The bike route out of the corral was a bit different than the last two triathlons I've done at Island Lake. Rather than mounting the bike in the parking lot, we had to ride on a short, slightly uphill grassy area to a bike path, then ride the bike path to the road. Before the start, I decided I'd put on my bike shoes and run with my bike to the mounting point, rather have my shoes pre-clipped into the peddles and running barefoot. The later makes for faster transitions, but I feared problems trying to ride over the bumpy grass or that I'd ride off the narrow bike path as I tried to pull on my shoes. It was a good decision - I was almost run off the path by another biker who was simply trying to get into his clips.
NordicSkiRacer teammate Yvon Dufor is there to cheer me on. He's out for a ride tonight. Thanks Yvon!
I feel miserable on the bike. My stomach is in knots. From lunch or nerves, I don't know.
Being in the third wave in the swim, there were already a ton of people already out of the water and on the road ahead of me. But the bike is my strongest leg, and I love passing people. Occasionally I'd have to take a slow line while traffic cleared, but it was not too bad.
The route goes all the way to the end of the Island Lake Road, around one parking lot, then out and to the right to another parking lot, and finally returning to the main park road. There are several small hills and I take advantage of them to catch other bikers.
At the end of the bike, it was back on the bike path. I unstrap and get out of my right shoe. Normally, I'd put my foot on top of the shoe then do the same with the other. This way I'd save time by not having to take off my shoes during the transition. Not this time. A little boy darts out and crosses the path in front of me. He gets across with no problem, but by the time my adrenaline rush ends, I only have time to begin braking before making a sharp turn onto the grass. My right shoe spins around and is knocked around by the ground while my bare right foot tries to avoid being hit. I'm still clipped in to the left.
Dismounting, I awkwardly run through the corral, barefoot on the right, bike shoe on the left. Putting my bike back into the rack, I take off my helmet, then begin putting on socks and shoes. Many people don't wear socks because it takes so long to put them on. I tried running without socks once and had horrible blisters for weeks. Left sock on. Left shoe on. Right sock on. Right shoe...there's my heart rate monitor. Dumping it out, I finish putting on the shoe and head out the run chute.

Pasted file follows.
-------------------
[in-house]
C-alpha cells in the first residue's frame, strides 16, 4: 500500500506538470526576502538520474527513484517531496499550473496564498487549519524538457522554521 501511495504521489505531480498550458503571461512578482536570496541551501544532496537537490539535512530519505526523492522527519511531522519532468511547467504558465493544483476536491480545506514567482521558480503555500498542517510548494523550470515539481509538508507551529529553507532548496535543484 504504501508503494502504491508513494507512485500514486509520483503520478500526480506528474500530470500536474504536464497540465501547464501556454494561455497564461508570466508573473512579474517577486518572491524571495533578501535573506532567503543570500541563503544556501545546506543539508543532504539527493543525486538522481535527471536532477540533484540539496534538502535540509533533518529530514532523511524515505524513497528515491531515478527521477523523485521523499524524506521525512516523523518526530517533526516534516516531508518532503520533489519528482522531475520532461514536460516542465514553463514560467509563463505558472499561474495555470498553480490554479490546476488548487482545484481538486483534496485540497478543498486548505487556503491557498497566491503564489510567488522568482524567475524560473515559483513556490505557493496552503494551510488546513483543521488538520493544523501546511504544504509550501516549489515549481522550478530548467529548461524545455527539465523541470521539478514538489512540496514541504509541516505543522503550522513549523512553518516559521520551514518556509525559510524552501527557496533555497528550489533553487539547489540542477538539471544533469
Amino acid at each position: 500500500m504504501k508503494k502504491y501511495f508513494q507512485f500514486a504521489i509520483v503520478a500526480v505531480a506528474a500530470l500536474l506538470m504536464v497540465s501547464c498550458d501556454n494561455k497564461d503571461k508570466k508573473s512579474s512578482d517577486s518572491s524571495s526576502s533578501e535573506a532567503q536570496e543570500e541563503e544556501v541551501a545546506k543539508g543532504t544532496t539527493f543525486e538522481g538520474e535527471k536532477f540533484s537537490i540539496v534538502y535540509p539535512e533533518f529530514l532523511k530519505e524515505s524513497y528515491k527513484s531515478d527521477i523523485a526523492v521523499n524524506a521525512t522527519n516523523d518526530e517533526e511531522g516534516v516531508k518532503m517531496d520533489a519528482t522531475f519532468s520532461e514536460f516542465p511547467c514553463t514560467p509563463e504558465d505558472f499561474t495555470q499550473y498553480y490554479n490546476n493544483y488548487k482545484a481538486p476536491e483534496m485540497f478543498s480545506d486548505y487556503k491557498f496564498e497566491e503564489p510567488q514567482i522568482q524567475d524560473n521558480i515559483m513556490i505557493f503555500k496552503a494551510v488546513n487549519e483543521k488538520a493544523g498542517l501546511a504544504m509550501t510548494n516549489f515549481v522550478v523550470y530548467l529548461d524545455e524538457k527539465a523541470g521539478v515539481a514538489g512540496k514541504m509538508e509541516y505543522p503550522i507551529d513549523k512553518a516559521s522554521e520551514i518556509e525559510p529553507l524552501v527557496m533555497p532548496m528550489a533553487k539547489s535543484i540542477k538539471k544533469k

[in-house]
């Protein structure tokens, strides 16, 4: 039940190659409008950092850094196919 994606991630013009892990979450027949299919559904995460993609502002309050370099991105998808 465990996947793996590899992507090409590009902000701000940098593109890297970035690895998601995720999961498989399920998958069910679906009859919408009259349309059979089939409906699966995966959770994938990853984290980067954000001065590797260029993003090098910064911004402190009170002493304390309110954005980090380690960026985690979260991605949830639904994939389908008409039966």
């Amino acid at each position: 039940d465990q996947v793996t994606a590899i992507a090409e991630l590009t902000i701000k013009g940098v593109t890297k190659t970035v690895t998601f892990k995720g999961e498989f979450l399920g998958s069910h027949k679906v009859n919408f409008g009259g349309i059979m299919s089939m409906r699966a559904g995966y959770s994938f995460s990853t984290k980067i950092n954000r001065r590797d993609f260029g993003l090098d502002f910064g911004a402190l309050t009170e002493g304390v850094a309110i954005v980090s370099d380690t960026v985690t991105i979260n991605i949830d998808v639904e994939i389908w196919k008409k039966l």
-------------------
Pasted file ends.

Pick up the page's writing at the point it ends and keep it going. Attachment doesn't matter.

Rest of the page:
Out of the parking lot, on the road, and onto the bike path, we run toward the tunnel under Kensington Road. It's a long gentle uphill climb, then down the other side. We turn around few feet shy of the tunnel.
I'm feeling miserable, but I'm passing lots of people. I also get passed by two racers.
As we reach the road again, we turn right and head up the road toward the end of the park, toward I-96. Another long gentle climb. Yvon shadows me from his bike. "Hey, you're lookin' good. Keep up the pace." I gradually pull away from someone just behind me, but can't seem to gain on a group a hundred feet ahead.
Over the top and down the other side, we turn left on the the bike path. Another 1,000 meters to the finish.
All of a sudden, I feel great. I'm running faster, my breathing has settled down, I feel in control. I start catching and passing people. Most of the last 700 meters is on a slight downhill, and I'm cooking. I sprint across the line in 1:11:49.6.
I talk to Hanson Hills/Cross Country Ski Shop team member John Morgan for a bit - he'd just completed his first triathlon - then head to the corral to pack up my stuff and put it in my car. It's getting cool, and I want to get out of my wet clothes.
I may have felt miserable, but it must have been that I was working so hard: I win my age class and finish 25th overall. I'm pretty happy! The trophies are a stuffed dinosaur - different and cool.
My age group winning trophy - looks mean...
I feel great and on top of the world. Then I hear that the winner and second place finisher of the next older age group finish 4th and 8th overall and am soundly put in my place...
| ||Total time:||1:10:49.6|